An improper teeth bite which overpowers the ability of the bone to remain healthy around the dental implant
Dental Implant or Restoration Screw Loosening and screw breaking.
Bone Atrophy and Gums Recession. A natural process by which bone resorps and shrinks following teeth extractions. The gum tissue follows the bone, pulling away from the original location. This leads to exposed abutments and even exposed areas of the dental implant.
Restorations Breaking, fracturing or chipping. This is due to either a material failure or/and abnormally strong bite forces.
9. What types of dental work can dental implants be used for?
Single Tooth Missing
- Fixed Implant Crown (non-removable)
Several Teeth Missing
- Fixed Implant Partial Denture/Bridge
- Removable Implant Partial Denture/OverPartial
All Teeth Missing
- Fixed Implant Complete Denture/All on 4 / Hybrid Denture
- Removable Implant Complete Denture/Overdenture
- Multiple Crowns and/or Bridges
10. Can people with diabetes benefit from dental implants?
Yes, diabetic patients could receive dental implants so long the diabetes is well controlled. Diabetes is considered well controlled when the A1c is under 6.5. There is an increase risk of healing failure when the A1c is between 6.5 and 8.0. There is a considerable risk of healing failure when the A1c is above 8.es.
11. If I smoke will I be able to get dental implants?
Smoking is a risk factor for for implant failure not a strict contra-indication. Smokers are advised and encouraged to cease smoking for a period of time prior to receiving dental implants. Smoking is also a risk factor for getting gum disease around implants, which ultimately leads to implant failure. Smoking is discouraged in patients who have or want to have dental implants. Whether or not your dentist will accept to participate in your treatment is a personal decision between you and your dentist.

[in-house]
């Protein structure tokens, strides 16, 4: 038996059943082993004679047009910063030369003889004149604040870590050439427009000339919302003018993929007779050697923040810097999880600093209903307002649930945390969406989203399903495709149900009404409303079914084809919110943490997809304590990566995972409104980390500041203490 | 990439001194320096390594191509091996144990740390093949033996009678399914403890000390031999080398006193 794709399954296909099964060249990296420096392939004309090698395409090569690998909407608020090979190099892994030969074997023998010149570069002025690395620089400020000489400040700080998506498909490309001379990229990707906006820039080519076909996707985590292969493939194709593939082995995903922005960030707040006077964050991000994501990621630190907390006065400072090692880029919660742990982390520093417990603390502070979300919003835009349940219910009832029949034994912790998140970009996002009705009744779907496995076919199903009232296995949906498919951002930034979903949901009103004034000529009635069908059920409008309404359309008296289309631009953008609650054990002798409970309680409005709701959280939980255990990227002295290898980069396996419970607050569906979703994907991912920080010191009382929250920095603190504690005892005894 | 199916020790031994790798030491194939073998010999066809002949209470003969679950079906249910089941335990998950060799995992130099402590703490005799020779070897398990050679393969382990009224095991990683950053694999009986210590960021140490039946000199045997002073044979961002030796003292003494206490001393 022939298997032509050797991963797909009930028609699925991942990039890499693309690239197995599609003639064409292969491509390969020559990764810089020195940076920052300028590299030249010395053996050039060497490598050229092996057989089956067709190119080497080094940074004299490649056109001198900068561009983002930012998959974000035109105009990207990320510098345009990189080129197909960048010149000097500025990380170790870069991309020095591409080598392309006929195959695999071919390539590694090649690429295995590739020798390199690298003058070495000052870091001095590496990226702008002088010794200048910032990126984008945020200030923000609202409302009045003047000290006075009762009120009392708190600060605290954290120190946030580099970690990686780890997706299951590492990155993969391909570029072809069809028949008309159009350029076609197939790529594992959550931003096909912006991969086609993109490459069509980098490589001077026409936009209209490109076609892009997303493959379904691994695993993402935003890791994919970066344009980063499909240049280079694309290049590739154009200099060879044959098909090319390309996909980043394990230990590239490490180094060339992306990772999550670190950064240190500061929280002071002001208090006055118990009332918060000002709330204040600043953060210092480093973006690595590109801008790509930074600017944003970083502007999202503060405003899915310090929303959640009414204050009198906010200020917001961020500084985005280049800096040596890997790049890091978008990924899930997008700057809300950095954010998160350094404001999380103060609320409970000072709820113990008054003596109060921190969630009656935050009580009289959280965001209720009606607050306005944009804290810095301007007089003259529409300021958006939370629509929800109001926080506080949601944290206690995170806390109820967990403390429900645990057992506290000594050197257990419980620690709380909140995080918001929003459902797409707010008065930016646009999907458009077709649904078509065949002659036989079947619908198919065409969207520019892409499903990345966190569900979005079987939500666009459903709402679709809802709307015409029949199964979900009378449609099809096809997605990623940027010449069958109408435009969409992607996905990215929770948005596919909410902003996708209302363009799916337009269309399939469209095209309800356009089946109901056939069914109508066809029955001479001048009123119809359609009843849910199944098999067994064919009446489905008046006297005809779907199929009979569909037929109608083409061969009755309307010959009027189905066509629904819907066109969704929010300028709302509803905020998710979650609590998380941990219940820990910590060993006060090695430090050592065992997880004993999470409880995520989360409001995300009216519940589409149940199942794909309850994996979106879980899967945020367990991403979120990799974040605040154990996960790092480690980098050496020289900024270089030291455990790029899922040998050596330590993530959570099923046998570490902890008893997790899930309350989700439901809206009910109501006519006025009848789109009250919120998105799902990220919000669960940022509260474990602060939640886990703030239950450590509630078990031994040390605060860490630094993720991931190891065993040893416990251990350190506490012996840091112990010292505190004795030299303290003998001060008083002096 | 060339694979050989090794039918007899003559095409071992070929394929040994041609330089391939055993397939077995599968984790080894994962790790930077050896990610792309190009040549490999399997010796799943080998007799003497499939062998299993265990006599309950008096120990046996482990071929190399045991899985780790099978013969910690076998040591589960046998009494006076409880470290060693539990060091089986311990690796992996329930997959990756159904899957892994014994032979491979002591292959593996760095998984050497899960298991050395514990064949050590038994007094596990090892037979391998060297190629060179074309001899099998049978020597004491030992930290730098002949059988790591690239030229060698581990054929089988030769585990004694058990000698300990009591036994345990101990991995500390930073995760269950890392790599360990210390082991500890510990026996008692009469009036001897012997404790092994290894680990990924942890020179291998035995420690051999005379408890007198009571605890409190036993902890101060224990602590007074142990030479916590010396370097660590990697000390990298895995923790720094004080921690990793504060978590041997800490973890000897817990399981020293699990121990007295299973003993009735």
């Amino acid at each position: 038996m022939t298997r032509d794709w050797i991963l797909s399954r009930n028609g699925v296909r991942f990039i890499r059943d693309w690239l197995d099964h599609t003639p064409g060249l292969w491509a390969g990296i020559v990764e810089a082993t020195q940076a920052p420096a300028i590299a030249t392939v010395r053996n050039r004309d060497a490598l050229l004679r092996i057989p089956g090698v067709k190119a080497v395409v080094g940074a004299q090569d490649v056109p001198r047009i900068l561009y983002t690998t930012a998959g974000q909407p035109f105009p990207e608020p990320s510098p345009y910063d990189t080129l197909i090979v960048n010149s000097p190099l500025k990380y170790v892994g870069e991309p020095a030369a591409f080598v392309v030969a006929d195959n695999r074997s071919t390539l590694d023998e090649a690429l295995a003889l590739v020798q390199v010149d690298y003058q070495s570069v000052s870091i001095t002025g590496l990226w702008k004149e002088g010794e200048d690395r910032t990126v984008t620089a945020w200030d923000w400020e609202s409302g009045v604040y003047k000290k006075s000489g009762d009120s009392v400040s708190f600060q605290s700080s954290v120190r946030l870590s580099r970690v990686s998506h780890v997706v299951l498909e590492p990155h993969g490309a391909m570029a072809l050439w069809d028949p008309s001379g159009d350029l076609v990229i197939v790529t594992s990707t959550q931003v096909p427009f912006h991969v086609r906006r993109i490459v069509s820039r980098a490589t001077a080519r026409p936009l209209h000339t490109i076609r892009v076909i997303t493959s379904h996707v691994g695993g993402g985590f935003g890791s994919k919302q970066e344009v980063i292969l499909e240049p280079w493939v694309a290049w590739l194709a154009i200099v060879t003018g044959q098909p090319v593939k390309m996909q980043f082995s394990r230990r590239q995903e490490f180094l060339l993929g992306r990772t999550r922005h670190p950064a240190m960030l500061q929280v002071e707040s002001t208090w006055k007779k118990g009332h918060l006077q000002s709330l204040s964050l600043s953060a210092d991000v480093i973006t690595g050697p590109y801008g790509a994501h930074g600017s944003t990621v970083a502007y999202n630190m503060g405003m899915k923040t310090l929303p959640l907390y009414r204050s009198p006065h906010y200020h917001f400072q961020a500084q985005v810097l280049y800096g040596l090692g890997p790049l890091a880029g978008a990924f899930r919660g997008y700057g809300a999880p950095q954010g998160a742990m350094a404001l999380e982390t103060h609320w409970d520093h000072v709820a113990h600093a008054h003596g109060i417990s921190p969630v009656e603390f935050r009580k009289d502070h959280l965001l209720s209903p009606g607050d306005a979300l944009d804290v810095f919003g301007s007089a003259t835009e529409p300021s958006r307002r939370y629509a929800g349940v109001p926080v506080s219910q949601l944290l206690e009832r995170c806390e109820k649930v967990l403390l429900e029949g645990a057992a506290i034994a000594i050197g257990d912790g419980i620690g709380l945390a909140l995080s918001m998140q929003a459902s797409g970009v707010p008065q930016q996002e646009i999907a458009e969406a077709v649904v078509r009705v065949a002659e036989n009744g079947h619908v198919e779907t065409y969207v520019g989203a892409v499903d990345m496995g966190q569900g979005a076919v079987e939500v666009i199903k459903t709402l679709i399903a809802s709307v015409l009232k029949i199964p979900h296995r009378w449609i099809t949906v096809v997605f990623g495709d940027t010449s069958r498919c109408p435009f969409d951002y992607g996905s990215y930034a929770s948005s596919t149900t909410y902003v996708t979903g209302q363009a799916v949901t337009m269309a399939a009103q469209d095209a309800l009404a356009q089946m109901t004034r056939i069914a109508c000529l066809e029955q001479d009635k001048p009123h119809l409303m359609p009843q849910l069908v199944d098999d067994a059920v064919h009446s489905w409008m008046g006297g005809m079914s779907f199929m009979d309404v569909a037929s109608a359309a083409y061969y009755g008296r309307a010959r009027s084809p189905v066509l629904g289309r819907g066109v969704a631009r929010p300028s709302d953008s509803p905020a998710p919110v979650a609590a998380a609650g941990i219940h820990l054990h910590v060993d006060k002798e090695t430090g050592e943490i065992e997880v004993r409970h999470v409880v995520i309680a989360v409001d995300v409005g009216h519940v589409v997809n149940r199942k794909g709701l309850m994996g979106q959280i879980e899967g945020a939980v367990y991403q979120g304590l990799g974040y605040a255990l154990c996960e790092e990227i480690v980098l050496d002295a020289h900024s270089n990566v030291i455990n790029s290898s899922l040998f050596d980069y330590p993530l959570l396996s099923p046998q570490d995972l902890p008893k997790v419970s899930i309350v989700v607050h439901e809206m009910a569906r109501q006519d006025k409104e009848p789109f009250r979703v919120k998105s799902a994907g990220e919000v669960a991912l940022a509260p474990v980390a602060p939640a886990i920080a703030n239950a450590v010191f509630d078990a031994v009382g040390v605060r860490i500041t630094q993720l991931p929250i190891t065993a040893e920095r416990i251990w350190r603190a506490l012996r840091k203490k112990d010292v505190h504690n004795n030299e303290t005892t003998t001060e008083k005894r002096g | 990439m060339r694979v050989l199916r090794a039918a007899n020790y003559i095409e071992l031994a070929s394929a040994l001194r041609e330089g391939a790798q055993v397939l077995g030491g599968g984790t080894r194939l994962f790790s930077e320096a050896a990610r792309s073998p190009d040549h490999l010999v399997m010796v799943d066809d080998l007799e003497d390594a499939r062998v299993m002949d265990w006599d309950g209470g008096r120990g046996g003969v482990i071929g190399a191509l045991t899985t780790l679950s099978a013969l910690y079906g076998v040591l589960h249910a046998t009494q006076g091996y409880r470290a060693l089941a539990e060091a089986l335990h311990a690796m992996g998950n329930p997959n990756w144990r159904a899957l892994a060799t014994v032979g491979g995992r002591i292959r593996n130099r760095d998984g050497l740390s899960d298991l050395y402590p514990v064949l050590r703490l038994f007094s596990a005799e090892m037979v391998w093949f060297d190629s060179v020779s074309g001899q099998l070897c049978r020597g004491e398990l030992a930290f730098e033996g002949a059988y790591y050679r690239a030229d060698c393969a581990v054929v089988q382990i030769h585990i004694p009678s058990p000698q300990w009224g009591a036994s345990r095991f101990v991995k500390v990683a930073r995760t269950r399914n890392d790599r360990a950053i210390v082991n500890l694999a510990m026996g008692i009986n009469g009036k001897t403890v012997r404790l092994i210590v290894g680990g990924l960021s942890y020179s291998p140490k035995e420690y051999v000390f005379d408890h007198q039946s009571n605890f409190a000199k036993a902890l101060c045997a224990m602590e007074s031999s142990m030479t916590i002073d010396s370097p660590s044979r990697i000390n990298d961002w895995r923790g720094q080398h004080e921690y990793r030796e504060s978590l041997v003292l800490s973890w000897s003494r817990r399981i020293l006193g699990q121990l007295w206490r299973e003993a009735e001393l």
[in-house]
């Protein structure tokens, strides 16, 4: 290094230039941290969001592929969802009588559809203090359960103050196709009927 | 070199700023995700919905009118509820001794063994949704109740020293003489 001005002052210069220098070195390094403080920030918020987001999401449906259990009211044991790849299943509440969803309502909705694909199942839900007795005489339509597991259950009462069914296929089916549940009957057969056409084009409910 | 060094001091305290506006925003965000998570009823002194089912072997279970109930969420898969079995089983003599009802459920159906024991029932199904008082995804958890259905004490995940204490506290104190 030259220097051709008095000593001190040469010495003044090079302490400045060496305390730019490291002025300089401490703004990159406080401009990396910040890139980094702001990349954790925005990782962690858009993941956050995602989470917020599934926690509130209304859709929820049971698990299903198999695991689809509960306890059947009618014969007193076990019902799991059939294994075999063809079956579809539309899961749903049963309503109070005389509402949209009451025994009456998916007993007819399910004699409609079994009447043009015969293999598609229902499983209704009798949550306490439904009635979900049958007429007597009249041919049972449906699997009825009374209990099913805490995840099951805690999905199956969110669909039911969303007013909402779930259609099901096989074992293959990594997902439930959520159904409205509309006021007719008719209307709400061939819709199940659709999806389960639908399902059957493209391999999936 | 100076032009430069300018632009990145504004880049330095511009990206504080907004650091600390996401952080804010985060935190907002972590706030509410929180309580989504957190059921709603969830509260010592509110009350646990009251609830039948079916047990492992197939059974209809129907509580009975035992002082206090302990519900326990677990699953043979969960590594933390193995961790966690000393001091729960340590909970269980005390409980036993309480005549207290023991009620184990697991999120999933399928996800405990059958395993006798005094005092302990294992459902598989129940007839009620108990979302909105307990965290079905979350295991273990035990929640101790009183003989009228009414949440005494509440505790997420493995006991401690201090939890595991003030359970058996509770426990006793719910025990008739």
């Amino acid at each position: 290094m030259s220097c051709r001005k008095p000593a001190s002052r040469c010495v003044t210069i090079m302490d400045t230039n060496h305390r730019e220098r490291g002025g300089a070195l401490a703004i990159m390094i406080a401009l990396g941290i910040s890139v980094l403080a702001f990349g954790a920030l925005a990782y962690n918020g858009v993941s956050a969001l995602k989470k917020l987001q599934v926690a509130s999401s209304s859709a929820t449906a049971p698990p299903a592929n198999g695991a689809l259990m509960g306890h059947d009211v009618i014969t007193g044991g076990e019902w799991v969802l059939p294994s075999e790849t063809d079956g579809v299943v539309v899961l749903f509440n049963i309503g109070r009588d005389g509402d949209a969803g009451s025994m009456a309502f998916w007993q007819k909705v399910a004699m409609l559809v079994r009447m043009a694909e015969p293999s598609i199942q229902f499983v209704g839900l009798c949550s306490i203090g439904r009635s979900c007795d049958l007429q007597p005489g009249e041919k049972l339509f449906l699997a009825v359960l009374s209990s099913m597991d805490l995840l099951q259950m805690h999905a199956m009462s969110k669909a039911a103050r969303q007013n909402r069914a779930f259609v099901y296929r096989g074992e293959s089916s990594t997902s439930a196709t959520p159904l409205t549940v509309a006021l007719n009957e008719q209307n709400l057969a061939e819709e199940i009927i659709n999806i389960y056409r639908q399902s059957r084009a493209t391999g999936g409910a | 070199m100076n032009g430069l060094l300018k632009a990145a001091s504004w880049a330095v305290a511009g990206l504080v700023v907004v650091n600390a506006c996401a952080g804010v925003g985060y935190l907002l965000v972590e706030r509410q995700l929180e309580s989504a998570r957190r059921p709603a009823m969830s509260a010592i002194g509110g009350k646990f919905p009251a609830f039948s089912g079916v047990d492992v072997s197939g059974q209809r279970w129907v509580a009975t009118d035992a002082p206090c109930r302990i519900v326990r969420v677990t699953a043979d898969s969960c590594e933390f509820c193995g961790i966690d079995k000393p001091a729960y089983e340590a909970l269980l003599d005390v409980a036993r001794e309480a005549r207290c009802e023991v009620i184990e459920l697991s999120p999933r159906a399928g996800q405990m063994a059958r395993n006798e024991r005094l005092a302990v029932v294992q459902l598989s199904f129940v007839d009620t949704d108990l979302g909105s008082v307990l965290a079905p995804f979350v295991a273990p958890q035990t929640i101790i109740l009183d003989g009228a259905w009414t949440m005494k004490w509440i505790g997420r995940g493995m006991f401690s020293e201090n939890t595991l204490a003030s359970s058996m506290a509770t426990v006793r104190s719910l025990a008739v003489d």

12. Does Medicare pay for dental implants?
Medicare does not cover dental implants. Medicare does not cover dental implants as the dental industry and most dental patients think of dental implants. However, there are a very small number of dentists in the US who claim they are able to help patients receive reimbursement from the Medicare system.
They claim the necessity of bone grafting and bone anchors (dental implants) as a means to underwrite the dental implant treatment. Since this is not a common practice in the United States and it borders moral and integrity boundaries, our office does not engage in such practices.